|A typical CB Radio, with a lollipop mic much like "The Great|
White Father" used in the 1970s. Photo from Wikipedia.
The FCC here in the United States -- that’s the “Federal Communications Commission” -- set aside a group of radio frequencies, otherwise known as a “band,” which is not to be confused with a group that plays music, and they said that these frequencies can be used by anyone to talk about anything without having to get a license.
This is not to be confused with “HAM RADIO.” I have no idea if “HAM” is an acronym for something. I suppose I can look it up since I’m sitting here at a computer and Google is only a click away, but I don’t care that much.
HAM operators are different in several ways; most of them have these huge antennae arrays that rival NASA deep space listening dishes along with rooms full of whirring, humming equipment that they’ve invested thousands of dollars in. Also, whereas your average citizen’s band radio user, known as a “CBer,” would have a “handle” like “Taco Bender,” “Big Duke,” or Little Willy,” your local HAM operator went by something like “KS4GN.”
These guys didn’t like us CBers. They’d invest big bucks in their gear, learn morse code, take difficult tests to get licensed and you’d often find them tweaking a huge dial on their receiver as they called out, “DX, DX, this is KAY ESS FOUR GEE EN, for any Australian users, copy?” Then once they made contact they’d talk about the weather and their equipment.
Us CBers would buy a fifty dollar Cobra or Uniden radio from Radio Shack, install it in about ten minutes and call out, “How ’bout that Hotlips Harry, you got your ears on, Harry?” Then once we made contact we’d talk about the weather and our equipment.
HAM Radio still has its place in the world, whereas CB has all but disappeared. Truckers still use it to gab back and forth out there on the nation’s highways and I suppose there are rural users, but the days are long past where you’d get interference on your TV set because your neighbor bought a huge CB base station and is yakking away with the members of his local CB club.
My folks had a base station in the house and a mobile unit mounted in our four-wheel-drive Bronco when I was in high school, because we lived in the foothills of Northern California and, believe it or not, didn’t have a phone. My dad had moved us so far up into the hills that the phone company said it’d cost thirty thousand dollars to string line all they way out there, so he passed on it and bought a couple of CB radios.
My “handle,” which is the user-name you go by on the air, was “The Galloping Goose.”
My old pal Bryan, who got abducted by aliens with me, went by “Little Foot” and we’d gallivant around the county, Dukes Of Hazzard style, right after I got my driver’s license, calling each other on our CB radios. We actually even went to some of those meetings where people would show up wearing these denim vests with badges and patches all over them and bring “pot luck,” and talk about how they talked to someone in Idaho the other night when “the skip was running good.”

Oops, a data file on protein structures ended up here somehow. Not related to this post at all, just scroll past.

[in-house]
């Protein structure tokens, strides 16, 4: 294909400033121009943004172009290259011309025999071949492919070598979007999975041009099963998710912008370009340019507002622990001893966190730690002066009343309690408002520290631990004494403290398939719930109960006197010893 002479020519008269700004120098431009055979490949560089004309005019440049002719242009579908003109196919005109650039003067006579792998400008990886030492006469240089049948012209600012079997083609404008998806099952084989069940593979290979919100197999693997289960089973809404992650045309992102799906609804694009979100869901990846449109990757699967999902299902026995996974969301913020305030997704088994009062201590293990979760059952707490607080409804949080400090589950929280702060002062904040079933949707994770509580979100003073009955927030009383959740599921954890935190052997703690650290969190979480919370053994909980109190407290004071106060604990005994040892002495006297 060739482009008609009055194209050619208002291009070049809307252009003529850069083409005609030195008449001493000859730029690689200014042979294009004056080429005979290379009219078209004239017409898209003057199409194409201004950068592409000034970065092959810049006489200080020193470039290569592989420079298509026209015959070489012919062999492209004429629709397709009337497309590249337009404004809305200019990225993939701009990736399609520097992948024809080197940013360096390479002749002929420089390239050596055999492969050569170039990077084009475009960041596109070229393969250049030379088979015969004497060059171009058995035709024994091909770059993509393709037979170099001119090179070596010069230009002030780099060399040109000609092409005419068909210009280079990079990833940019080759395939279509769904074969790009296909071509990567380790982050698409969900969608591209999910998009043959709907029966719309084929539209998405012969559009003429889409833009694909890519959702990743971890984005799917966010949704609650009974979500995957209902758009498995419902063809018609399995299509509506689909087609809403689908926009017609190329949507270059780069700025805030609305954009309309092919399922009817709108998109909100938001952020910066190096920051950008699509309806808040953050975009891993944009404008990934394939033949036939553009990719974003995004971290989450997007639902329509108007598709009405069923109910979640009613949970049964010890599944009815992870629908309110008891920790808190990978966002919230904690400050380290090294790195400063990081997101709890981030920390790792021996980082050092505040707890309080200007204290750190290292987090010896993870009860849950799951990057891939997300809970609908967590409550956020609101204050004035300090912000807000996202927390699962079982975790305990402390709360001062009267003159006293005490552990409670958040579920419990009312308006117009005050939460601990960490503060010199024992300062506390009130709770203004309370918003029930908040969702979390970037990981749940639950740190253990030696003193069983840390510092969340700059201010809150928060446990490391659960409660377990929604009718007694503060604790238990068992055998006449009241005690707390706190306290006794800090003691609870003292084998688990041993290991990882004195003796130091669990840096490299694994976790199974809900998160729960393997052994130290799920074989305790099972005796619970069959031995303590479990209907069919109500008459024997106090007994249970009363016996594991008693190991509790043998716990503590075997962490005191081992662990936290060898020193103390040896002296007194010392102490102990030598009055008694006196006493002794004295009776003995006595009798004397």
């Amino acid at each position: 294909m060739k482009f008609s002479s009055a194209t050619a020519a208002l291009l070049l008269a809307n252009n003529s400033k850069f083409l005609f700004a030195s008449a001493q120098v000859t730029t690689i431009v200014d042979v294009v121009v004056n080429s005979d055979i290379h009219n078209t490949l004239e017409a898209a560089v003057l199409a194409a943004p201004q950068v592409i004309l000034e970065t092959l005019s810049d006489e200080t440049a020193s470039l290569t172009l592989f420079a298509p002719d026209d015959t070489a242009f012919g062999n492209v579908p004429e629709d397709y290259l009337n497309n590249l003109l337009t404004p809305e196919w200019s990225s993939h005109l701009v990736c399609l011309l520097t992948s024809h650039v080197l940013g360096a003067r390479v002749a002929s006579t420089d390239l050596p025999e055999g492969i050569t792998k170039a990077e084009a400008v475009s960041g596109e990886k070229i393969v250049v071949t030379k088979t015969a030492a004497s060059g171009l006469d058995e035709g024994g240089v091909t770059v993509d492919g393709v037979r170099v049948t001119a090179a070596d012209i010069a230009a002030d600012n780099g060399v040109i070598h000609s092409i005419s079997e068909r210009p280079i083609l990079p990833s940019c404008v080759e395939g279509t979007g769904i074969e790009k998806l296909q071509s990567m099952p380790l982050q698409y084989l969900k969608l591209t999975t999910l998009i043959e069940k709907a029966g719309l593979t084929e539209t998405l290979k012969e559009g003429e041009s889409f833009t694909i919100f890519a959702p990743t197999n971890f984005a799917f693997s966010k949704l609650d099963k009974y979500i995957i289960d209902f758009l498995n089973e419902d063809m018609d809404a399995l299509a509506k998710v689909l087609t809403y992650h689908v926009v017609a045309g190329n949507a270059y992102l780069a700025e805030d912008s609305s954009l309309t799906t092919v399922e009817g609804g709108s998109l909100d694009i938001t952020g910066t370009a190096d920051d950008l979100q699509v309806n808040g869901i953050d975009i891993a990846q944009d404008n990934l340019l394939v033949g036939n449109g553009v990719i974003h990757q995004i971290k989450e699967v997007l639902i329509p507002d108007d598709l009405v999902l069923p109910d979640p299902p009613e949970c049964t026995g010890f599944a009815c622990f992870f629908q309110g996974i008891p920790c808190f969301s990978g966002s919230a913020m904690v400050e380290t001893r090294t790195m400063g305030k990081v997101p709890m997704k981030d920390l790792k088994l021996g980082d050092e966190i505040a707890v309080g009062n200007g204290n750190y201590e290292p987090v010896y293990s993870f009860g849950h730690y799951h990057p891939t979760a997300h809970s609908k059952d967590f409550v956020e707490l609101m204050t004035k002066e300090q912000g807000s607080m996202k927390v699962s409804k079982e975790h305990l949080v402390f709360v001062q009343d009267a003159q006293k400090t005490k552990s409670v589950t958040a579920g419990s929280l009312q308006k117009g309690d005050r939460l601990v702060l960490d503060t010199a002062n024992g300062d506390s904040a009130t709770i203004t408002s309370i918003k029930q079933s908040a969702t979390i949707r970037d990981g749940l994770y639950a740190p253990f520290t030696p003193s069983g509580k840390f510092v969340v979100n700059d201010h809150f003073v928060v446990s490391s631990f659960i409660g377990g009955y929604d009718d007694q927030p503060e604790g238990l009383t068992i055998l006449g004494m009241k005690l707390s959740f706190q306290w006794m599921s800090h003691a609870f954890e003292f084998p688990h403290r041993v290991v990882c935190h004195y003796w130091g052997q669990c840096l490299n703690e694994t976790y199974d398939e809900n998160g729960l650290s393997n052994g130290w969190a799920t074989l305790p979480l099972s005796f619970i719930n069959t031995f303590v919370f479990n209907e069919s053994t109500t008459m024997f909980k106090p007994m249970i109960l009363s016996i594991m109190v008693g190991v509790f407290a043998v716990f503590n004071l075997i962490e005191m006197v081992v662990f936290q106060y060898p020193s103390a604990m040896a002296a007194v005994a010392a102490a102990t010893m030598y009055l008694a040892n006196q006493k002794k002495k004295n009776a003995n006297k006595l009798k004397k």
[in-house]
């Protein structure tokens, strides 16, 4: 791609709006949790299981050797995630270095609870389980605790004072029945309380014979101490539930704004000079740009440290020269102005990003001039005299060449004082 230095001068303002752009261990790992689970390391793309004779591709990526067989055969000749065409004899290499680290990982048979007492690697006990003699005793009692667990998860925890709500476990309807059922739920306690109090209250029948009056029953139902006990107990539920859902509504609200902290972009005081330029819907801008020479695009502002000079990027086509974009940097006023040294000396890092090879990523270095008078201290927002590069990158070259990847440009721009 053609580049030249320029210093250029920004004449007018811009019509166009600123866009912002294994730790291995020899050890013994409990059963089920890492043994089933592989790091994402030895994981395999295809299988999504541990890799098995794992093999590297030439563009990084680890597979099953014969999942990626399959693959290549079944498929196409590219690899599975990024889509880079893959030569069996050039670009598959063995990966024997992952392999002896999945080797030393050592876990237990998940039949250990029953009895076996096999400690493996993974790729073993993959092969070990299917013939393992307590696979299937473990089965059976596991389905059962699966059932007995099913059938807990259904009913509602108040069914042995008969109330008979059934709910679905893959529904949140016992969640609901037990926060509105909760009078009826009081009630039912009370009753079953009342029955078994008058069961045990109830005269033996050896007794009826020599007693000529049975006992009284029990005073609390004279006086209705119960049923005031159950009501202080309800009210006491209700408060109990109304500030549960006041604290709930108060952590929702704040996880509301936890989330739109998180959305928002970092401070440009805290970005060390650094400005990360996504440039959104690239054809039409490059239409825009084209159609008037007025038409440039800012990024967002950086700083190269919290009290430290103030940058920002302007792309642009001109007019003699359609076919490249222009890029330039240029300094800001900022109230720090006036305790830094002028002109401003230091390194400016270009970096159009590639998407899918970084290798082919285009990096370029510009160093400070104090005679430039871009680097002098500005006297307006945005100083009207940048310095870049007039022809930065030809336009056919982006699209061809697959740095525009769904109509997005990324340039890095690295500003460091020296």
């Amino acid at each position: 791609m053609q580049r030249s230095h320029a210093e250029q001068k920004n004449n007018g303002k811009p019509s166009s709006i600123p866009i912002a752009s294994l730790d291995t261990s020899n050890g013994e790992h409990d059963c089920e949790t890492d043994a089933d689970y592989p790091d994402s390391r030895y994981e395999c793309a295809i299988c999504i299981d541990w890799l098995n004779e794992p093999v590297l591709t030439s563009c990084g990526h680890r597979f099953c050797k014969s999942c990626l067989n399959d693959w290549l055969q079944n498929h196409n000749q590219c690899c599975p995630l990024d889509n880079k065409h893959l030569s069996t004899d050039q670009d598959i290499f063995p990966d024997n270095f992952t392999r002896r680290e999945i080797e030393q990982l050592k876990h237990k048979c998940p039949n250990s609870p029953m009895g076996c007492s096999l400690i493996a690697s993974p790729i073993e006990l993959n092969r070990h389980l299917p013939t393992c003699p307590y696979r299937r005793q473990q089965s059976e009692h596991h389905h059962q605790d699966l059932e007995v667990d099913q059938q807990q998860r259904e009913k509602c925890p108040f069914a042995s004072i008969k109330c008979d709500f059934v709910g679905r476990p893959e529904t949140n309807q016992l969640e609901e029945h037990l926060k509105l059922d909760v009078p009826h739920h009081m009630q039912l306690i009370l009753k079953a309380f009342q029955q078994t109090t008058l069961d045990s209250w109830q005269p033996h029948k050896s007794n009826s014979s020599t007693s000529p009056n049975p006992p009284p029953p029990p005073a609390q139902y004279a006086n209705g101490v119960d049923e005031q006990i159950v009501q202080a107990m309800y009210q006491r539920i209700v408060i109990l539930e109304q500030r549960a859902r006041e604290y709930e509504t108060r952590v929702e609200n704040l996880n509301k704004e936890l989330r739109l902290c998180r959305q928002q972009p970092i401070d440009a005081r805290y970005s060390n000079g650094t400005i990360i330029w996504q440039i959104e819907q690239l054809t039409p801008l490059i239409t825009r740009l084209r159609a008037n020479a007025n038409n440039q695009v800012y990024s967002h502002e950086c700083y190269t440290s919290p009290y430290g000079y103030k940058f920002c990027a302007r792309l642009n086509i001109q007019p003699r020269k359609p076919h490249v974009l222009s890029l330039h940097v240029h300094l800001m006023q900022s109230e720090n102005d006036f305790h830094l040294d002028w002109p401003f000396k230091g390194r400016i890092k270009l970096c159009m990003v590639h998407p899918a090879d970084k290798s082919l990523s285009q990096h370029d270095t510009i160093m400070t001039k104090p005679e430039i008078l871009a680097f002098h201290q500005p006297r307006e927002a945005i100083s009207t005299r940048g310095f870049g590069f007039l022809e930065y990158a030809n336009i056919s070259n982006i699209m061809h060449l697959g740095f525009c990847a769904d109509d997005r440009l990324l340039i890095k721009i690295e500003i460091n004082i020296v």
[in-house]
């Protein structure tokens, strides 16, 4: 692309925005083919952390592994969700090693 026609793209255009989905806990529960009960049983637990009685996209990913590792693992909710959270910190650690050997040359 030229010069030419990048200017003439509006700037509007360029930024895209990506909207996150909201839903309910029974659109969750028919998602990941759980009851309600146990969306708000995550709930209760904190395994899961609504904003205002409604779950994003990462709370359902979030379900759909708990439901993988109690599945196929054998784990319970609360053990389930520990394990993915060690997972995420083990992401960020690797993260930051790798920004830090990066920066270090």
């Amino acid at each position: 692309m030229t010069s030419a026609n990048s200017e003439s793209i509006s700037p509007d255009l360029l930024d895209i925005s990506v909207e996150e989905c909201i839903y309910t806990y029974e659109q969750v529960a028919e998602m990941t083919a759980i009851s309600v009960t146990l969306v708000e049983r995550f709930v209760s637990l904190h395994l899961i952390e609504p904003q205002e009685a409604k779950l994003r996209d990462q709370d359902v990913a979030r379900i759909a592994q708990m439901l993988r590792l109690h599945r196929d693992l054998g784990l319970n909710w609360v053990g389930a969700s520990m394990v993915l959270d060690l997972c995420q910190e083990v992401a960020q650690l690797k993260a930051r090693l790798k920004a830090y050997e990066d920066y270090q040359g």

I’ll never forget “Great White Father,” who was this older, retired gentleman living down in Placerville. He had a deep, booming voice, and when “Great White Father” was on the air, everyone else would shut the hell up and listen to what he had to say.
One of the reasons that I’ll never forget him was that he actually called me once on the CB radio "just to talk." I was a skinny seventeen year old kid and here my radio was booming, “How about that Galloping Goose, you got your ears on? This is your Great White Father calling!”
I was enthralled. He invited Bryan and I “out to the place for a spell,” so we went and marveled at his gleaming lollipop microphone, huge antennae on the roof and secret boosting equipment that ran his radio output about a hundred times over the legal limit. It rivaled a decent HAM setup, and he could have gotten busted and fined for that, but he didn’t care. They wouldn’t dare fine the Great White Father.
His wife -- Mrs. Great White Father -- served us coffee and cookies while they told us tales of the old days, kind of like I’m doing for you right now. I remember that visit pretty well after all these years, so it must have had some kind of impact on me.
Things have changed quite a bit since that time. We have very few CB radios these days and I haven’t personally talked on one in twenty five years, but I talk to people in Idaho, Australia and Europe on a daily basis now on the Internet. I’ve been going by “Rhodester” online but I got to thinking about “The Galloping Goose” the other day and I’d like to see him enjoy a bit of a revival, so he may pop up in a series of stories that are just hanging out right now in my head.
If that happens, now you’ll know where the name came from.
When Bryan found me on the Internet a couple of years ago, after we hadn't spoken for a couple of decades, he shot me an email. So I shot him one back with my phone number, and then he called. As soon as I answered the phone he said, “Hey GOOSE, how ya been?”
HAHA! “Goose”.. I haven’t heard that in a long time. I think I’m long overdue to bring The Galloping Goose out of retirement, saddle him up and go riding off into the sunset over Golden Pond.
“Roger, over and out.”